Is deviled ham as reviled a potted meat as SPAM? These compacted canned meats, high in sodium and shelf stabilizers, may be the stuff of hurricane warning survival supplies, and let's admit it, they're looked down on for being rather unsophisticated. But for me, they are part of the scrapbook of memories of trips to the beach and my grandfather's farm.
Can anyone else picture the small tin of deviled ham, denuded of its trademark white wrapper and bright red, gleefully dancing devil, complete with spiky tail and pointy three-pronged pitchfork? Our literal translation from English to Spanish was "carne del diablo:" devil's meat. The actual meaning of "deviled," (intensely seasoned) was completely lost on us and left us wondering what the devil the devil had to do with this product.
The spread, bright pink and crumbly, would nestle on a small platter among saltine crackers and yellow mustard. Intensely salty and rich, the flavor was unmistakable and, though I don't often add it to my grocery list, I smile each time I pass it in the aisle. The tastes of childhood remain, despite how preferences and tastebuds may mature.
For this recipe, I wasn't looking to Xerox the Underwood brand product, but rather draw on my recollections of its being served at casual gatherings like picnics or beach outings. The mix is, however, deviled, and not in the religious sense.
Smoked ham, intense and rich, is the base, and it's important to start with that and not a more mild ham, like honey or Virginia, lest your spread wind up lackluster. Mayonnaise allows for spreadability on soft white sandwich bread or fluffy rolls, and then, the piquant condiments: yellow mustard as a matter of course, Worcestershire for beefiness, garlic powder and onion powder for seasoning, and black and cayenne peppers for heat. To balance the blend with sweetness and texture, honey, finely chopped sweet gherkins, and minced red onions are stirred in.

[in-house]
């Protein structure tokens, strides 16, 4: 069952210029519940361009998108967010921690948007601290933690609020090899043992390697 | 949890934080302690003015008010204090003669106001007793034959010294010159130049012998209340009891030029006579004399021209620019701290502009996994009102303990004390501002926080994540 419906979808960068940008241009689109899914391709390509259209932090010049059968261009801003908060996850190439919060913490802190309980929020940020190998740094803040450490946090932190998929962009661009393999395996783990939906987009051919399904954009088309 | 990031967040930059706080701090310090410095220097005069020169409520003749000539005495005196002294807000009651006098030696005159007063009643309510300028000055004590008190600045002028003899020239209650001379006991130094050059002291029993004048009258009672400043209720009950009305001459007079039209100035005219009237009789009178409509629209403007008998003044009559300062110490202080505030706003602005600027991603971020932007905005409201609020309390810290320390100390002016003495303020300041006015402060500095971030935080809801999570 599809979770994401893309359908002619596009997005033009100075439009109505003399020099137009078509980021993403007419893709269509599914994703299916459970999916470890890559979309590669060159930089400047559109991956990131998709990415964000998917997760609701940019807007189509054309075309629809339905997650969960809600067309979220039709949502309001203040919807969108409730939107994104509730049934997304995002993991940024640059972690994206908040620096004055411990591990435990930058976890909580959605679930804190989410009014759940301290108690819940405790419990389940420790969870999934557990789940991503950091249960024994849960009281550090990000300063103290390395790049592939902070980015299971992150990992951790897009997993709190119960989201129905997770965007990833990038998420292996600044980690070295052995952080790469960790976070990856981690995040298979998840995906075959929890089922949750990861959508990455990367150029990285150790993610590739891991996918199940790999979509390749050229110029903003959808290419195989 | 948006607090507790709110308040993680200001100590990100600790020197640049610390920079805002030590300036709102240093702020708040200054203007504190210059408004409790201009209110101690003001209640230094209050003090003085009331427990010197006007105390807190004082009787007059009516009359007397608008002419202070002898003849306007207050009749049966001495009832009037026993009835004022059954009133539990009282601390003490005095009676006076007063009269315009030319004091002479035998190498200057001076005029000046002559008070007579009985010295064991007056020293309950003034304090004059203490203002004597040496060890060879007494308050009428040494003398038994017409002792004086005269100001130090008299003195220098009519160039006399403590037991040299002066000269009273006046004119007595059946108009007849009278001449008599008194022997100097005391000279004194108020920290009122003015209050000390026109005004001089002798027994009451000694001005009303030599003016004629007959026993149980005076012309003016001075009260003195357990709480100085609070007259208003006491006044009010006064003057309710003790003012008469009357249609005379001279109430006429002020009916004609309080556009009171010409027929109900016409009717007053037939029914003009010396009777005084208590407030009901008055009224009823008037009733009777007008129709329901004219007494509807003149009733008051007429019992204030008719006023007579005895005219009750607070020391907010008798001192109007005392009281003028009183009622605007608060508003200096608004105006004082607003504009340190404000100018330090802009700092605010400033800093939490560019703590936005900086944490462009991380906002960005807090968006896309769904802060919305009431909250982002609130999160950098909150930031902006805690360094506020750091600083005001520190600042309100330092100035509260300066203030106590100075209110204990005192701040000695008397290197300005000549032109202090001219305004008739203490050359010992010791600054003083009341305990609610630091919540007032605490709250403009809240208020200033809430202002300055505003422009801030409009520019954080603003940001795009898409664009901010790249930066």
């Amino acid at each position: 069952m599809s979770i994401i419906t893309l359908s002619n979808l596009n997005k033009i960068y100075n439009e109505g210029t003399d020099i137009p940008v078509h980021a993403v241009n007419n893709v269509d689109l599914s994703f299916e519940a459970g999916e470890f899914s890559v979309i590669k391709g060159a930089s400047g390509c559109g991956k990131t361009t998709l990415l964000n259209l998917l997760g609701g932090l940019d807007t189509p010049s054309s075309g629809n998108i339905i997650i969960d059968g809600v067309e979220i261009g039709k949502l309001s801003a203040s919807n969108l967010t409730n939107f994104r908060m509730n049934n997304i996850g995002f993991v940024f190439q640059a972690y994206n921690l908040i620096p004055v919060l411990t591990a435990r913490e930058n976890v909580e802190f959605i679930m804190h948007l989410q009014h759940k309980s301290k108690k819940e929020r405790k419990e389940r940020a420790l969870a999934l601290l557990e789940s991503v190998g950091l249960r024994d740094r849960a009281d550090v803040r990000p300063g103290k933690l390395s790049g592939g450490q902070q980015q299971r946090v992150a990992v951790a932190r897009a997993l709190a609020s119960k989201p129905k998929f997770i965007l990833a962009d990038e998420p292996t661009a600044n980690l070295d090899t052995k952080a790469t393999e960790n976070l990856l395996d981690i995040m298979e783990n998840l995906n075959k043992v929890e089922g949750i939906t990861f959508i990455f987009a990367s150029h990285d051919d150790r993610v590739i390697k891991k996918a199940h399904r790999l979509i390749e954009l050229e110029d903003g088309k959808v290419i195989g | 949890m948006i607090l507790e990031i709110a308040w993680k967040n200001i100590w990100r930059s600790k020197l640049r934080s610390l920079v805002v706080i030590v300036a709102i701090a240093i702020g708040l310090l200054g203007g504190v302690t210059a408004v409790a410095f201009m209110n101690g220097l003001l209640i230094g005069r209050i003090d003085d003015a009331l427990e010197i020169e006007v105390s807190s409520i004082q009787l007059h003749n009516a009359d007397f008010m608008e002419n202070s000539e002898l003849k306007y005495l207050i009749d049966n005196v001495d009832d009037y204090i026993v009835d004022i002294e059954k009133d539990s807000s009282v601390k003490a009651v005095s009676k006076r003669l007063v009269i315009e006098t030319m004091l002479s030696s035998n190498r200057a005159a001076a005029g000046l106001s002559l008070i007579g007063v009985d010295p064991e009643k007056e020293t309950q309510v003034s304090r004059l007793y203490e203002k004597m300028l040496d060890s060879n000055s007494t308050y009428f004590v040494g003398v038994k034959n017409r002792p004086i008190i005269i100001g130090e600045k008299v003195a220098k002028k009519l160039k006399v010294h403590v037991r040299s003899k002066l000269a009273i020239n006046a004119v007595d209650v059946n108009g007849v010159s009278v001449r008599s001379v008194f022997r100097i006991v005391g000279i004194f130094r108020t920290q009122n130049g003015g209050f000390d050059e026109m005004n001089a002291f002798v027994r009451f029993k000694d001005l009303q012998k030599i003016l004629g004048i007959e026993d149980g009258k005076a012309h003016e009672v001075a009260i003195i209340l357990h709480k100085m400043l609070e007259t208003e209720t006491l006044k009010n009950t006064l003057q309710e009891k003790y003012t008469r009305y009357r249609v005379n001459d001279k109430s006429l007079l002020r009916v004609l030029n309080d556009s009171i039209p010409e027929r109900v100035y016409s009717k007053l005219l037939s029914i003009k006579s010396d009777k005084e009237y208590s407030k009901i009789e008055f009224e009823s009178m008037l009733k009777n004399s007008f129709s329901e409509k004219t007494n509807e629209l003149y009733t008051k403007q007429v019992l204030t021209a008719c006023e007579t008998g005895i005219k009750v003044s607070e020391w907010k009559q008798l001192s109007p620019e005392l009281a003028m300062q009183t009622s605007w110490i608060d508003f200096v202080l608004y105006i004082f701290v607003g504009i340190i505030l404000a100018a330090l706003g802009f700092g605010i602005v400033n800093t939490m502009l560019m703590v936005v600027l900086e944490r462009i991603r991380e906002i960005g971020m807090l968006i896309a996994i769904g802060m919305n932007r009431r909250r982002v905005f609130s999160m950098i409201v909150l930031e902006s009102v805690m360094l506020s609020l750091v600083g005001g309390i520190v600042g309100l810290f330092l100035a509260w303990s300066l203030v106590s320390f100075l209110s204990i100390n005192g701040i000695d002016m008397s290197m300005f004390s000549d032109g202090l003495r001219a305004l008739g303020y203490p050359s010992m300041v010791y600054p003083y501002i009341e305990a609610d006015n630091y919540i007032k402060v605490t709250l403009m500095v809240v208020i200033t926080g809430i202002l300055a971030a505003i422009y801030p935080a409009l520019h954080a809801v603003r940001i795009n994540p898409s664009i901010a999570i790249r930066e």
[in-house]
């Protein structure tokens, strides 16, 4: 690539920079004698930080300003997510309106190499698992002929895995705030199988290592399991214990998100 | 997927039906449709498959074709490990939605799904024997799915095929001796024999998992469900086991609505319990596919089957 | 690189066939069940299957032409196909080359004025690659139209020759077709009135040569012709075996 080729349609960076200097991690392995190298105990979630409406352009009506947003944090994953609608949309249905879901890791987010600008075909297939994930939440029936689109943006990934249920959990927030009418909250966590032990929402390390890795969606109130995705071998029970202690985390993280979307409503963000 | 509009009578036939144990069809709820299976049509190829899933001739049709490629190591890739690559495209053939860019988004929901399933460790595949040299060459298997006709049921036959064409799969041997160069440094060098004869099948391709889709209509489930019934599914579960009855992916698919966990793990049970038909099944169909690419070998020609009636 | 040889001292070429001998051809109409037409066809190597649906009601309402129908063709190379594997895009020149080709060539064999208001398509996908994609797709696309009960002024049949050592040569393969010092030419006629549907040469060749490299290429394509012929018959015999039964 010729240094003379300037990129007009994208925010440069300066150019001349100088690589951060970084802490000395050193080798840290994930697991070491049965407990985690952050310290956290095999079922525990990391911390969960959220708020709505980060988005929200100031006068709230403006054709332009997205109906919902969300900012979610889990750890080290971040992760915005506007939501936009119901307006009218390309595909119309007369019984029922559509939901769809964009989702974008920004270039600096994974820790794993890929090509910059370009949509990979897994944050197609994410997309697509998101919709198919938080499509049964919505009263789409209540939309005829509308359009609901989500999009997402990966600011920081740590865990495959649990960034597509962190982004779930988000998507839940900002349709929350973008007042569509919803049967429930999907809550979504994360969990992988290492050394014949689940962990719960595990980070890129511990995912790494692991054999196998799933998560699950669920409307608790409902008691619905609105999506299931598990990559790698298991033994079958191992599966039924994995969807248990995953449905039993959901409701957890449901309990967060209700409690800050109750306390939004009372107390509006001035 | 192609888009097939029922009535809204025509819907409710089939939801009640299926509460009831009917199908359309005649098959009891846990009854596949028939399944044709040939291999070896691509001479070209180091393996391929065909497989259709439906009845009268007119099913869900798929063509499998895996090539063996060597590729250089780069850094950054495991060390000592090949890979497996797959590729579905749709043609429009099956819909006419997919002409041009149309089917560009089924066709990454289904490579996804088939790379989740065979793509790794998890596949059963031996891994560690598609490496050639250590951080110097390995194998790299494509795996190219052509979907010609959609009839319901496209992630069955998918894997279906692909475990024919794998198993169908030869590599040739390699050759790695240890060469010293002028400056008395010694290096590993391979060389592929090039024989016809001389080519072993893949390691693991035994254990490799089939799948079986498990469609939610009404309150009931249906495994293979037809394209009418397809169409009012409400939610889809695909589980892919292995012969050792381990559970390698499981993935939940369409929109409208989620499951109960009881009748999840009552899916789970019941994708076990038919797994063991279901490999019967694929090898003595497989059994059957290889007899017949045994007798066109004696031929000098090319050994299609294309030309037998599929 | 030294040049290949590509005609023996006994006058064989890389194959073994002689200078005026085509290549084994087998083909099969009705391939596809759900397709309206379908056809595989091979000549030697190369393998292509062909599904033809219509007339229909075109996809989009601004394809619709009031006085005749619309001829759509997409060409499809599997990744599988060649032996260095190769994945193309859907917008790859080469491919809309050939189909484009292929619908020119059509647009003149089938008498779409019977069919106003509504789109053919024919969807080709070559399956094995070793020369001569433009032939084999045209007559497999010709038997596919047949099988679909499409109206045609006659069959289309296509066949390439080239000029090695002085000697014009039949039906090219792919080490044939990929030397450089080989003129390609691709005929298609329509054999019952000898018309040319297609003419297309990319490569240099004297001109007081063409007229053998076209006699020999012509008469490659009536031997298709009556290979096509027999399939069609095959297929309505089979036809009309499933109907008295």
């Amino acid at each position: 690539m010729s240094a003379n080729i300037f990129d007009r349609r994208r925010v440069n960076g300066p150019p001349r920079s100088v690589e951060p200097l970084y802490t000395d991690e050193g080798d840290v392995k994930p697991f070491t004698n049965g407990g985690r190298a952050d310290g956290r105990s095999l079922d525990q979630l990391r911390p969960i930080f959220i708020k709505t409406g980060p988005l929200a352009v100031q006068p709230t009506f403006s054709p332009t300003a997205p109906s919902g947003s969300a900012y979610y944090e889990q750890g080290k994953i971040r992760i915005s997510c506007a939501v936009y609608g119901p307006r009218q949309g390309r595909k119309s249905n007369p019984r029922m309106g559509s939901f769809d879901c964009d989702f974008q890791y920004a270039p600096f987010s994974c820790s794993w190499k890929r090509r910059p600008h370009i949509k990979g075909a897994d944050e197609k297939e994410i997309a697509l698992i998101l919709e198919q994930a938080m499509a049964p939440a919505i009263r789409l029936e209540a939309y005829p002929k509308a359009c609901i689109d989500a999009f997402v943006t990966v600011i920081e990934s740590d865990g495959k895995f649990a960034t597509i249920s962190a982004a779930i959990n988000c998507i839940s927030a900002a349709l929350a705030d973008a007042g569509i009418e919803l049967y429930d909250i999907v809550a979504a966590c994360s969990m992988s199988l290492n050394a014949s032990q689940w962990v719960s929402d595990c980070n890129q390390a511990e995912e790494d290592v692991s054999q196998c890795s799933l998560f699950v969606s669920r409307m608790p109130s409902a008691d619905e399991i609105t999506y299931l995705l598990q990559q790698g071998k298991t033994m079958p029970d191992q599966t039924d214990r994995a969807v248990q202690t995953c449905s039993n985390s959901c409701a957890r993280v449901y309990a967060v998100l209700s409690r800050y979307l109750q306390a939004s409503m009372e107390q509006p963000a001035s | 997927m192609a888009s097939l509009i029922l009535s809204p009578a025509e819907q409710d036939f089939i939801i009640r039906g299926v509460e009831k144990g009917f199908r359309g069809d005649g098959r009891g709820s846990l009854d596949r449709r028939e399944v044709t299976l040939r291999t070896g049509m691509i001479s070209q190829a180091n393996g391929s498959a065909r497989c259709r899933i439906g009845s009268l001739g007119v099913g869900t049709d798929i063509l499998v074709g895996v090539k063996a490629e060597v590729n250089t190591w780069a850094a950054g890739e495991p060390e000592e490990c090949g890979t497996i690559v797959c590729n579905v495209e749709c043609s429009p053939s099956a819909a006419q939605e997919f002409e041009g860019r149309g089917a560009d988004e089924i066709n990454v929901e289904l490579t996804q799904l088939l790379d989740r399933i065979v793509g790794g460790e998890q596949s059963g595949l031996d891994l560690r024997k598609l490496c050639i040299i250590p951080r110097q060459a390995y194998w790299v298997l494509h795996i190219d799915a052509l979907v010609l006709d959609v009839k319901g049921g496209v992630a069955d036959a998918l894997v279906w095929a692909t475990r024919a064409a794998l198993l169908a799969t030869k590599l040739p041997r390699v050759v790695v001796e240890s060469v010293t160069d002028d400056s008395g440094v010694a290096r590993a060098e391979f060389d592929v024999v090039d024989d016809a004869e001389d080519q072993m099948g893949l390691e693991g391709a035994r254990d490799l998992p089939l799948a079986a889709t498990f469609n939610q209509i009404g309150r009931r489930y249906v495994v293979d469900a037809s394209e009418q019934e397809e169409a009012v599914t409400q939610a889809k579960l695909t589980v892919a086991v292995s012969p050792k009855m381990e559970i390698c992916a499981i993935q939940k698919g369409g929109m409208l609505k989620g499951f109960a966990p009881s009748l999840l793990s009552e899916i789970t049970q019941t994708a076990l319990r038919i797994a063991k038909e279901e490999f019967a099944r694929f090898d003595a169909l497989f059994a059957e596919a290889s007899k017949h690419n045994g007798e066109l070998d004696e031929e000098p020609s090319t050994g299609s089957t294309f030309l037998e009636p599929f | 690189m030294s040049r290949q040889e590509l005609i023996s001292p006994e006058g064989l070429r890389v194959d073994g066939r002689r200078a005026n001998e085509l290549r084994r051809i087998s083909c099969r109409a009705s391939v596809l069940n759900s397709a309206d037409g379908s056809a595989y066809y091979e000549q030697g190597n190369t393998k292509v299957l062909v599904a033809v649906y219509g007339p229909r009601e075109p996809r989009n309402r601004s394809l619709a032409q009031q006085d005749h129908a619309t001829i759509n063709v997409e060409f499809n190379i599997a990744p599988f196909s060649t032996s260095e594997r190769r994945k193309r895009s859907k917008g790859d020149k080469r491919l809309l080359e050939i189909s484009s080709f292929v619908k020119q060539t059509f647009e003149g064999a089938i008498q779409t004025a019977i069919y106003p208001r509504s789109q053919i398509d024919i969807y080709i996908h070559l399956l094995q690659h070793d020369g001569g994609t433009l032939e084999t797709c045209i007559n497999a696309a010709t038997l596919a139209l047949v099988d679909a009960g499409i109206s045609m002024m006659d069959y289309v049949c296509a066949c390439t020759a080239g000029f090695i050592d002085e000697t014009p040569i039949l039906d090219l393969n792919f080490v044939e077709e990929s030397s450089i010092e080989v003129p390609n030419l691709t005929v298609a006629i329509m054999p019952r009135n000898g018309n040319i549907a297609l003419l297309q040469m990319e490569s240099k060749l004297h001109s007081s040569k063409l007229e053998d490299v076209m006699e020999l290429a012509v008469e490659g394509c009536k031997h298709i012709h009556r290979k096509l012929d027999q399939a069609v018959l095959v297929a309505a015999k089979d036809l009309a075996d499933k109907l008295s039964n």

I've opted to serve the spread chilled with peppery watercress on buttered sweet rolls, but presenting it in a small bowl with a pile of saltines would be just as appropriate.
- Recipe may be prepared 3 days in advance and refrigerated in an airtight container
- Recipe yields 1 1/2 cups salad; it can easily be doubled.
- Yield:makes 1 1/2 cups salad or 6 small sandwiches
- Active time: 20 minutes
- Total time:20 minutes
- For the Deviled Ham Salad:
- 8 ounces smoked ham, coarsely chopped
- 1/3 cup mayonnaise
- 1 tablespoon yellow mustard
- 2 teaspoons honey
- 1 1/2 teaspoons Worcestershire sauce
- 1/2 teaspoon freshly ground black pepper
- 1/4 teaspoon garlic powder
- 1/4 teaspoon onion powder
- 1/8 teaspoon ground cloves
- 1/8 teaspoon cayenne pepper
- 1/4 cup minced sweet gherkins, drained, plus 2 teaspoons liquid
- 2 tablespoons minced red onion
- For the Assembly
- 6 small (3 to 3 1/2 inches) bread rolls, such as brioche or Hawaiian
- 3 tablespoons unsalted butter, softened
- 3/4 cup packed watercress leaves
For the Deviled Ham Salad: Pulse ham, mayonnaise, mustard, honey, Worcestershire, pepper, garlic powder, onion powder, cloves, and cayenne in food processor until a coarse paste forms, 6 to 8 pulses. Scrape sides and bottom of food processor with rubber spatula and pulse for 1 second. Transfer to medium bowl. Stir gherkins and onion into ham salad.
For the Assembly: Slice bread rolls in half and spread with cut sides with butter. Distribute watercress evenly among the bottom half of rolls. Top watercress with 1/4 cup ham salad. Serve.